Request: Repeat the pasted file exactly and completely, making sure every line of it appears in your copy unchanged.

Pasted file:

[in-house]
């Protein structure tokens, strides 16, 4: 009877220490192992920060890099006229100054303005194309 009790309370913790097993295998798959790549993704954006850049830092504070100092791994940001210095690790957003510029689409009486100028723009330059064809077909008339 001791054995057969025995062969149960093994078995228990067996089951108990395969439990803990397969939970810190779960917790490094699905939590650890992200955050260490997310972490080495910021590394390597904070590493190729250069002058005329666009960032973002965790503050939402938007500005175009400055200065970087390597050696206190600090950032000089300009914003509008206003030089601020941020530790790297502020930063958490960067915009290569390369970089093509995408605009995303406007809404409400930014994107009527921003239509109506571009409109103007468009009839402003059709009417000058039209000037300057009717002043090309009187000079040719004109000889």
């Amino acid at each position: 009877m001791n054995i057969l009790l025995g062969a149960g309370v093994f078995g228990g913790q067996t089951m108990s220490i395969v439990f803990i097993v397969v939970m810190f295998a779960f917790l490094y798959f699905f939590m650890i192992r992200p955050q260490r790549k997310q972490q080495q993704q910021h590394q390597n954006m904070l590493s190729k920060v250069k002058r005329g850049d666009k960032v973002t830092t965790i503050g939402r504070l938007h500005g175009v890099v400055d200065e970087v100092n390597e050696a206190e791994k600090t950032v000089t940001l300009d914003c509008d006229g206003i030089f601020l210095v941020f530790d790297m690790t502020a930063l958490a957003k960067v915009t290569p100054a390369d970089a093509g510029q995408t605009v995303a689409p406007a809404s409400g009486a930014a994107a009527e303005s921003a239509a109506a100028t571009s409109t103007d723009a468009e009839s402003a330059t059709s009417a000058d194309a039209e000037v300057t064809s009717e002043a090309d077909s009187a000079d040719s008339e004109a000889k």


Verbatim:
[in-house]
């Protein structure tokens, strides 16, 4: 009877220490192992920060890099006229100054303005194309 009790309370913790097993295998798959790549993704954006850049830092504070100092791994940001210095690790957003510029689409009486100028723009330059064809077909008339 001791054995057969025995062969149960093994078995228990067996089951108990395969439990803990397969939970810190779960917790490094699905939590650890992200955050260490997310972490080495910021590394390597904070590493190729250069002058005329666009960032973002965790503050939402938007500005175009400055200065970087390597050696206190600090950032000089300009914003509008206003030089601020941020530790790297502020930063958490960067915009290569390369970089093509995408605009995303406007809404409400930014994107009527921003239509109506571009409109103007468009009839402003059709009417000058039209000037300057009717002043090309009187000079040719004109000889």
């Amino acid at each position: 009877m001791n054995i057969l009790l025995g062969a149960g309370v093994f078995g228990g913790q067996t089951m108990s220490i395969v439990f803990i097993v397969v939970m810190f295998a779960f917790l490094y798959f699905f939590m650890i192992r992200p955050q260490r790549k997310q972490q080495q993704q910021h590394q390597n954006m904070l590493s190729k920060v250069k002058r005329g850049d666009k960032v973002t830092t965790i503050g939402r504070l938007h500005g175009v890099v400055d200065e970087v100092n390597e050696a206190e791994k600090t950032v000089t940001l300009d914003c509008d006229g206003i030089f601020l210095v941020f530790d790297m690790t502020a930063l958490a957003k960067v915009t290569p100054a390369d970089a093509g510029q995408t605009v995303a689409p406007a809404s409400g009486a930014a994107a009527e303005s921003a239509a109506a100028t571009s409109t103007d723009a468009e009839s402003a330059t059709s009417a000058d194309a039209e000037v300057t064809s009717e002043a090309d077909s009187a000079d040719s008339e004109a000889k």